This post features some terrific images of Mulga Snakes from western Queensland, all taken by Lindsay Muller.
The Mulga Snake (Pseudechis australis) is one of seven species of snake in the genus Pseudechis, widely known as the ‘black snakes’. This is an odd name for the group, as just one species is always black.
“The Mulga Snake (Pseudechis australis), also known as the King Brown Snake, is poorly named, as the Mulga (Acacia aneura) forms only part of its vast distribution and individuals are not always brown. This extremely variable snake, ranging from yellowish brown or reddish brown to dark olive, has a reticulated pattern formed by dark-edged scales. It is the largest and most widespread species within the group, occurring across most of mainland Australia except the more humid eastern and southern regions.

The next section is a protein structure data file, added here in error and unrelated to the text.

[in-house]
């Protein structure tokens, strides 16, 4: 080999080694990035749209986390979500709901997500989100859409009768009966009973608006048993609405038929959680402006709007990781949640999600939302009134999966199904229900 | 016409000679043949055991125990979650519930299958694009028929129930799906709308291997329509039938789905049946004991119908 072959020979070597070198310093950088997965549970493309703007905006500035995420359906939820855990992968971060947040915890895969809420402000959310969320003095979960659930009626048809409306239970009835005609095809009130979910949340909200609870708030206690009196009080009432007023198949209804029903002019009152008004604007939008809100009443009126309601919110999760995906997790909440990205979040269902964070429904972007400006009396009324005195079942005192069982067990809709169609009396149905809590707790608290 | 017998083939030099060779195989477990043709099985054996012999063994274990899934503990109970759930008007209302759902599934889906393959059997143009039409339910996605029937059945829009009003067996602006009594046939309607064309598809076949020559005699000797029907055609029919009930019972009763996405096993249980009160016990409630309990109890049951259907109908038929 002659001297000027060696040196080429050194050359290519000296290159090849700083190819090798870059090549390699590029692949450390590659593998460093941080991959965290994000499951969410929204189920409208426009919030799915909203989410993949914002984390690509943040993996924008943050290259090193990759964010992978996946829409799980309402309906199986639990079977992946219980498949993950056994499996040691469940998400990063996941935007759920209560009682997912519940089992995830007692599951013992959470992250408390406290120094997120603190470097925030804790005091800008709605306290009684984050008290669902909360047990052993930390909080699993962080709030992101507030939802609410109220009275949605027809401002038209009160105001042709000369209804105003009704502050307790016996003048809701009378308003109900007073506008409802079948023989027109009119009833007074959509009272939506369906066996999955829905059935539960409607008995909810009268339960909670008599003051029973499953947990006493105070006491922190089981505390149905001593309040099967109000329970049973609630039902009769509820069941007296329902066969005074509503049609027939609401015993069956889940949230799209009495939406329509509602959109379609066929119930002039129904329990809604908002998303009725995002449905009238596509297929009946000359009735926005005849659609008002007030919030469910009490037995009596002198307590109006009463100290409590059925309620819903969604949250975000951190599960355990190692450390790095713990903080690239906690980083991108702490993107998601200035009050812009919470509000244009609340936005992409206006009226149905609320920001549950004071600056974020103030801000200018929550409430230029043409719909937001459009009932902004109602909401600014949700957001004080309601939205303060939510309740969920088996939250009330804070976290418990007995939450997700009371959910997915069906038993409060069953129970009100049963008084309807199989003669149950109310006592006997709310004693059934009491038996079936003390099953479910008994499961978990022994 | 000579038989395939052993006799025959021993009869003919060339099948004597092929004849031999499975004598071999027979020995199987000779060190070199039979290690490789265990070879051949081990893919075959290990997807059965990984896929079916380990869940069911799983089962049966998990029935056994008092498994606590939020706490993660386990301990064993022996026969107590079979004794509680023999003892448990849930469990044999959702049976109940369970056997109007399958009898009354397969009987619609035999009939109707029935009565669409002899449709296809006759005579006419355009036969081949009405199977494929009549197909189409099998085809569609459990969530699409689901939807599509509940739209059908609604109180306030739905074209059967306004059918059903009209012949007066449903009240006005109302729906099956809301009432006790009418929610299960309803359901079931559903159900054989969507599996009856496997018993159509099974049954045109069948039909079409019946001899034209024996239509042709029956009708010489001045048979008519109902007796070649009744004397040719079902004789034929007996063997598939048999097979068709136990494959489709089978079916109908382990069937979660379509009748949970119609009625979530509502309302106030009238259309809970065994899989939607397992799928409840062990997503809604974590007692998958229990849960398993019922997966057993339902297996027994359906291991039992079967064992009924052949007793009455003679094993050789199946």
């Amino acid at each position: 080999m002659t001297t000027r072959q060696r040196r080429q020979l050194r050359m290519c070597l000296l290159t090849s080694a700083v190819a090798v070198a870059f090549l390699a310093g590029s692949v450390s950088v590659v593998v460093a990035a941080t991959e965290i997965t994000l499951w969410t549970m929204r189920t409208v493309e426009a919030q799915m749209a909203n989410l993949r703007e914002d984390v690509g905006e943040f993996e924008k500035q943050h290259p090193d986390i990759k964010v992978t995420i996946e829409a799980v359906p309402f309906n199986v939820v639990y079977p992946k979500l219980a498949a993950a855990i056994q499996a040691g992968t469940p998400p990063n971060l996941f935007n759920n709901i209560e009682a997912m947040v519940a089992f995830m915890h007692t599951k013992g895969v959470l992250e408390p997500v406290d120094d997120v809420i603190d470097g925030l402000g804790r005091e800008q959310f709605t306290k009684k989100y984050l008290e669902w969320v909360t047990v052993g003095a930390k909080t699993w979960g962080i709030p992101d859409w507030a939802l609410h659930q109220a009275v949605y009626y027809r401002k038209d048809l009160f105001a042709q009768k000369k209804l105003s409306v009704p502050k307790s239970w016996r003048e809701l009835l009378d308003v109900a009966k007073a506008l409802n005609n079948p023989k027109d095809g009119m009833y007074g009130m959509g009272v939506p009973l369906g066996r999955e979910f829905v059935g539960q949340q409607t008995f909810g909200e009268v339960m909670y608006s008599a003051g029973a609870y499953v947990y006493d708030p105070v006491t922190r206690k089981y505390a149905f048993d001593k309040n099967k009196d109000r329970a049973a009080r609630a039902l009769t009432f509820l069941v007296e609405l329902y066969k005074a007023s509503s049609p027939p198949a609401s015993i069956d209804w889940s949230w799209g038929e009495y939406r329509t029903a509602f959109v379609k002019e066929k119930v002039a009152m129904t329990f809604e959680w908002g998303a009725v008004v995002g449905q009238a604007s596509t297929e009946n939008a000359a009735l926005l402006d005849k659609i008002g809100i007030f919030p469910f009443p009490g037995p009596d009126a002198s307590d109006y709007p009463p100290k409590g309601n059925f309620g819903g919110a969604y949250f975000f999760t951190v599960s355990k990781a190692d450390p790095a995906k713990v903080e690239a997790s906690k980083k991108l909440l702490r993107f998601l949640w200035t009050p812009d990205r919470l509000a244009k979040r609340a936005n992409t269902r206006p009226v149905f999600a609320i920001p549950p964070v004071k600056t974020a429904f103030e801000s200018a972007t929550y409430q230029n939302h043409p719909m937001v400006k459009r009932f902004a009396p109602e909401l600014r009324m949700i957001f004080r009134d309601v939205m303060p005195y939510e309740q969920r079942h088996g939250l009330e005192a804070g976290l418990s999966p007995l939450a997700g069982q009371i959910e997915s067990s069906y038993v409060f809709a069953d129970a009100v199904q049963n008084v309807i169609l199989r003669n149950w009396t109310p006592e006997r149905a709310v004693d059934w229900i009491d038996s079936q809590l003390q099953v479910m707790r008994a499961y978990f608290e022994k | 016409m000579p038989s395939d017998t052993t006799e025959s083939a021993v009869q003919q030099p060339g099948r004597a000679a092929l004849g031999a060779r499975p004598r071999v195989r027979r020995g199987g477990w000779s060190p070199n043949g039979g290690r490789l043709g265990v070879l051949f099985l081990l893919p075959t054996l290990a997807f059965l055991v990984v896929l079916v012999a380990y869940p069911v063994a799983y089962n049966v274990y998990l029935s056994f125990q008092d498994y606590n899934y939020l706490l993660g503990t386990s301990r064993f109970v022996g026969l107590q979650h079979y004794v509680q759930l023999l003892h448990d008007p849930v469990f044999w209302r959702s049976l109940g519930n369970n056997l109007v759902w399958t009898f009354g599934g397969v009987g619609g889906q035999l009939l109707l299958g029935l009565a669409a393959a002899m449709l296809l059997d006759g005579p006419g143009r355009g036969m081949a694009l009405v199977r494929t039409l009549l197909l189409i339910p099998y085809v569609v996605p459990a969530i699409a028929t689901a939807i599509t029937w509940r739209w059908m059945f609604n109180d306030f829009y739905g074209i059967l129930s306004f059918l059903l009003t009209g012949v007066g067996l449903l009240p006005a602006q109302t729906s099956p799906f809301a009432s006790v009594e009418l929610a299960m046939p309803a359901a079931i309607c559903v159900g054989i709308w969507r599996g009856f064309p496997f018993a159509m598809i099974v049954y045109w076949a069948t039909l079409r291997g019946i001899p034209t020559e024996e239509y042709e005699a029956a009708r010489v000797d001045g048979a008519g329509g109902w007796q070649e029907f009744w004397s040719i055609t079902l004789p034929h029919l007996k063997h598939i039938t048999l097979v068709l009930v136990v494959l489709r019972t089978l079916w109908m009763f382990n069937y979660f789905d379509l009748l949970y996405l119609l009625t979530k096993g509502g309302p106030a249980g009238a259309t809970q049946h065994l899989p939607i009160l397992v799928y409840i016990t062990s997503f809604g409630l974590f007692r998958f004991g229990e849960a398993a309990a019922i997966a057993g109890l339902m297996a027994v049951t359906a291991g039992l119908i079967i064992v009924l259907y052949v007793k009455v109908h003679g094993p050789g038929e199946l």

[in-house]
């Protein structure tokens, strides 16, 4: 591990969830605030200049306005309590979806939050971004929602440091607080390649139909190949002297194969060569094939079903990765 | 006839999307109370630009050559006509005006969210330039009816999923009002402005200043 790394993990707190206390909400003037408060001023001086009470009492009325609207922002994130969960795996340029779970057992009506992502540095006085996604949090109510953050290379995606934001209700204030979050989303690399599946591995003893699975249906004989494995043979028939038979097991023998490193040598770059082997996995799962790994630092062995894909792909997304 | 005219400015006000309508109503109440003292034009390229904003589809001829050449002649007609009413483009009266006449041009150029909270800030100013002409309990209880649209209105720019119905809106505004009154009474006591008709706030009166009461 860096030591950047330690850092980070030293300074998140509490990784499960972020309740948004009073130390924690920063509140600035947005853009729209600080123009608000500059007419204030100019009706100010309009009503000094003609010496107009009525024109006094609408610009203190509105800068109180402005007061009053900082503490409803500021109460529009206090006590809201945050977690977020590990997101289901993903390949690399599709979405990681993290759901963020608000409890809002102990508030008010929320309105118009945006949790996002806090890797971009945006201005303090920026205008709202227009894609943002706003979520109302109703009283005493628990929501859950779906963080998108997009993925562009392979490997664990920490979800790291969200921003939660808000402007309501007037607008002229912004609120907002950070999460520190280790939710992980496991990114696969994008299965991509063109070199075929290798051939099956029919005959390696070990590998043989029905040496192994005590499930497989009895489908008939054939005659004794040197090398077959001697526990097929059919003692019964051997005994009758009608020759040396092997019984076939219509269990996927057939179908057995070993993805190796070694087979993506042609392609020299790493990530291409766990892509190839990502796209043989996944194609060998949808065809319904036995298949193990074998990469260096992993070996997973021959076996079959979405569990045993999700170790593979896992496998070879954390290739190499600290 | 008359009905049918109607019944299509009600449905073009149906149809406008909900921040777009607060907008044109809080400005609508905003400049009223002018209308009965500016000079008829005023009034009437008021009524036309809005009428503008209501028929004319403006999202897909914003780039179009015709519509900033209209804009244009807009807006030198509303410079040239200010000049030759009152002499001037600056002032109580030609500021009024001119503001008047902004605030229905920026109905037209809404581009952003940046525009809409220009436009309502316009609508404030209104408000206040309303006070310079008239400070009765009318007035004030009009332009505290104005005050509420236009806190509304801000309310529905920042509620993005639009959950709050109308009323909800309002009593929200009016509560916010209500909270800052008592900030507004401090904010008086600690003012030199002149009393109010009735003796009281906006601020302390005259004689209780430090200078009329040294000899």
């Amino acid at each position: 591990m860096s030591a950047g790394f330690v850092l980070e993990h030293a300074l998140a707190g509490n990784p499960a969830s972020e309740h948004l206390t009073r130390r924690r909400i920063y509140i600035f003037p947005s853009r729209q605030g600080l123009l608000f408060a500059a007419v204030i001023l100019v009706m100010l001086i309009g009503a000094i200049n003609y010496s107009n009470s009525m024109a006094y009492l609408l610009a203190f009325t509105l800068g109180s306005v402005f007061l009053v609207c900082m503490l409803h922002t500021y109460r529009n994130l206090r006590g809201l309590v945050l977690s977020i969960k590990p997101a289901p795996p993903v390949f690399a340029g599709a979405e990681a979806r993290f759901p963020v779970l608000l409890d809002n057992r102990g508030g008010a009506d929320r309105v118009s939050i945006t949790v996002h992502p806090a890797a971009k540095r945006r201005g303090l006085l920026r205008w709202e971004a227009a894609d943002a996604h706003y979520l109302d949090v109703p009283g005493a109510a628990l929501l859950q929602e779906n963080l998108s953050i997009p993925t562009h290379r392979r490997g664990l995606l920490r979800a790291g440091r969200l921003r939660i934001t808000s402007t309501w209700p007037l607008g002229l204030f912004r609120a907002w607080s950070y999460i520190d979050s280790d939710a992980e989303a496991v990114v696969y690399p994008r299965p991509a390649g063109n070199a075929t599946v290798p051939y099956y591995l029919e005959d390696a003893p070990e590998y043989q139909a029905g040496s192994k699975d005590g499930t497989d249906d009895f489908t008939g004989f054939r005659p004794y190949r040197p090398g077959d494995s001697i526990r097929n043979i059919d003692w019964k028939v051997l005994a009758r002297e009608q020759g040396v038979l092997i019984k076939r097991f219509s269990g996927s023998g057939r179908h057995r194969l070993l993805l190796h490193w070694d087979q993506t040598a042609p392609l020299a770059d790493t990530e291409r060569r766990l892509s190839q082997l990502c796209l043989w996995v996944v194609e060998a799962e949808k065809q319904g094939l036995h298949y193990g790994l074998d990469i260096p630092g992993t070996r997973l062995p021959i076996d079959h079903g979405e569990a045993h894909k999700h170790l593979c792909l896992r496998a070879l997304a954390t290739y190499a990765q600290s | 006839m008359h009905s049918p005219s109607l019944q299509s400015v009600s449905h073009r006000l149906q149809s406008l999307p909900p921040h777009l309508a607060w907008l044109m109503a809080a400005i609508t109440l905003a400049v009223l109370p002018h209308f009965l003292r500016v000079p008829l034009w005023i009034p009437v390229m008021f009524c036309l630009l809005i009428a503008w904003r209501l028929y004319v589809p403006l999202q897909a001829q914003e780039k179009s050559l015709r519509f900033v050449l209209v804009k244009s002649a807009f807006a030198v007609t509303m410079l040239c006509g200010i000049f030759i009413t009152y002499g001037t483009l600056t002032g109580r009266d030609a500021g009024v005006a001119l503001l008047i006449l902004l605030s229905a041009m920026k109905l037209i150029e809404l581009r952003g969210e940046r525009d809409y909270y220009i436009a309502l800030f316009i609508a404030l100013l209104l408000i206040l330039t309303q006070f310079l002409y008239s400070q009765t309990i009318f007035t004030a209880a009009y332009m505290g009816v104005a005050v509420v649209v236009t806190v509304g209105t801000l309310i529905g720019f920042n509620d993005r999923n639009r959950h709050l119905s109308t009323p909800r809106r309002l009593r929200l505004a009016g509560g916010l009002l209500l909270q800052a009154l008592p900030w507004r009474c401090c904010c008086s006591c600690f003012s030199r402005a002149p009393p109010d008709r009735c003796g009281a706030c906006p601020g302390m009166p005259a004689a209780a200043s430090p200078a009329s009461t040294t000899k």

A large Mulga Snake putting on a defensive display is an impressive sight. While it is fairly placid and disinclined to bite, if it does so it chews while biting, injecting the greatest venom yield for any Australian snake.”
— Gerry Swan and Steve Wilson, What Snake Is That?
I have unfortunately never seen a live Mulga Snake, just haven’t been out west enough I guess. Here’s the closest I’ve come to one — a shed skin on a rock outcrop on the Hood Range in western Queensland. A magic place, made all the more so by the presence of such marvellous reptiles.
Another member of the Black Snake family, the more appropriately-named Red-bellied Black Snake (Pseudechis porphyriacus), is surely one of Australia’s most beautifully-coloured animals. It’s my favourite Australian critter (well, after my dog, but she’s not native and she’s not wildlife by any stretch).